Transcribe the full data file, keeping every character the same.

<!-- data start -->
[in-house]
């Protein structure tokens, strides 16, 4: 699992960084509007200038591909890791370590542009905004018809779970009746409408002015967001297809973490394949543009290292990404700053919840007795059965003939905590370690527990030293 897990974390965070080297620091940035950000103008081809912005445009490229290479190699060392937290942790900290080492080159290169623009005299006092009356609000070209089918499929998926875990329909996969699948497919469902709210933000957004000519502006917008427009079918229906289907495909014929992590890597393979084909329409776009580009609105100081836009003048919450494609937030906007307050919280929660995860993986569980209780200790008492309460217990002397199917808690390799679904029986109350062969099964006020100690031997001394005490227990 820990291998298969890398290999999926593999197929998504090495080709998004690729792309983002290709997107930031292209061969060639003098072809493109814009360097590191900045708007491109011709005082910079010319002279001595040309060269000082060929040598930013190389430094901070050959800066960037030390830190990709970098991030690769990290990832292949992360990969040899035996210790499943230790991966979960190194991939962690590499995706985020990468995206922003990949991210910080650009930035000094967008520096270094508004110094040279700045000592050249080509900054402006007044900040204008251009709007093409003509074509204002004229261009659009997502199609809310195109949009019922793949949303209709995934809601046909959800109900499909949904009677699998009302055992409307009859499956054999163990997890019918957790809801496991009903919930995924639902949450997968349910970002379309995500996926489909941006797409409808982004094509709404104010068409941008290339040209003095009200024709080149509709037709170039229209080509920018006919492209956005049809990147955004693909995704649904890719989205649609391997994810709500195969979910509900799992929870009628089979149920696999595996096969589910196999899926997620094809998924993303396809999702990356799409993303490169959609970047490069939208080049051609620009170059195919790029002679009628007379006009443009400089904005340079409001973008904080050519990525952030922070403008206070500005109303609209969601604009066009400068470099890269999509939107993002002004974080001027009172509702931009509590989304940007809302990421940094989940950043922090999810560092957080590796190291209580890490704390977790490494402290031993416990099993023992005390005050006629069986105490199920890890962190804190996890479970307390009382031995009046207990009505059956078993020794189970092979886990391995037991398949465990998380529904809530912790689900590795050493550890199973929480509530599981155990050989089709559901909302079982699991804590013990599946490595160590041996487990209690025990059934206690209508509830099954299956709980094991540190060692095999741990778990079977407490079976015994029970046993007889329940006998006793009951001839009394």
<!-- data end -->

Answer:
[in-house]
């Protein structure tokens, strides 16, 4: 699992960084509007200038591909890791370590542009905004018809779970009746409408002015967001297809973490394949543009290292990404700053919840007795059965003939905590370690527990030293 897990974390965070080297620091940035950000103008081809912005445009490229290479190699060392937290942790900290080492080159290169623009005299006092009356609000070209089918499929998926875990329909996969699948497919469902709210933000957004000519502006917008427009079918229906289907495909014929992590890597393979084909329409776009580009609105100081836009003048919450494609937030906007307050919280929660995860993986569980209780200790008492309460217990002397199917808690390799679904029986109350062969099964006020100690031997001394005490227990 820990291998298969890398290999999926593999197929998504090495080709998004690729792309983002290709997107930031292209061969060639003098072809493109814009360097590191900045708007491109011709005082910079010319002279001595040309060269000082060929040598930013190389430094901070050959800066960037030390830190990709970098991030690769990290990832292949992360990969040899035996210790499943230790991966979960190194991939962690590499995706985020990468995206922003990949991210910080650009930035000094967008520096270094508004110094040279700045000592050249080509900054402006007044900040204008251009709007093409003509074509204002004229261009659009997502199609809310195109949009019922793949949303209709995934809601046909959800109900499909949904009677699998009302055992409307009859499956054999163990997890019918957790809801496991009903919930995924639902949450997968349910970002379309995500996926489909941006797409409808982004094509709404104010068409941008290339040209003095009200024709080149509709037709170039229209080509920018006919492209956005049809990147955004693909995704649904890719989205649609391997994810709500195969979910509900799992929870009628089979149920696999595996096969589910196999899926997620094809998924993303396809999702990356799409993303490169959609970047490069939208080049051609620009170059195919790029002679009628007379006009443009400089904005340079409001973008904080050519990525952030922070403008206070500005109303609209969601604009066009400068470099890269999509939107993002002004974080001027009172509702931009509590989304940007809302990421940094989940950043922090999810560092957080590796190291209580890490704390977790490494402290031993416990099993023992005390005050006629069986105490199920890890962190804190996890479970307390009382031995009046207990009505059956078993020794189970092979886990391995037991398949465990998380529904809530912790689900590795050493550890199973929480509530599981155990050989089709559901909302079982699991804590013990599946490595160590041996487990209690025990059934206690209508509830099954299956709980094991540190060692095999741990778990079977407490079976015994029970046993007889329940006998006793009951001839009394």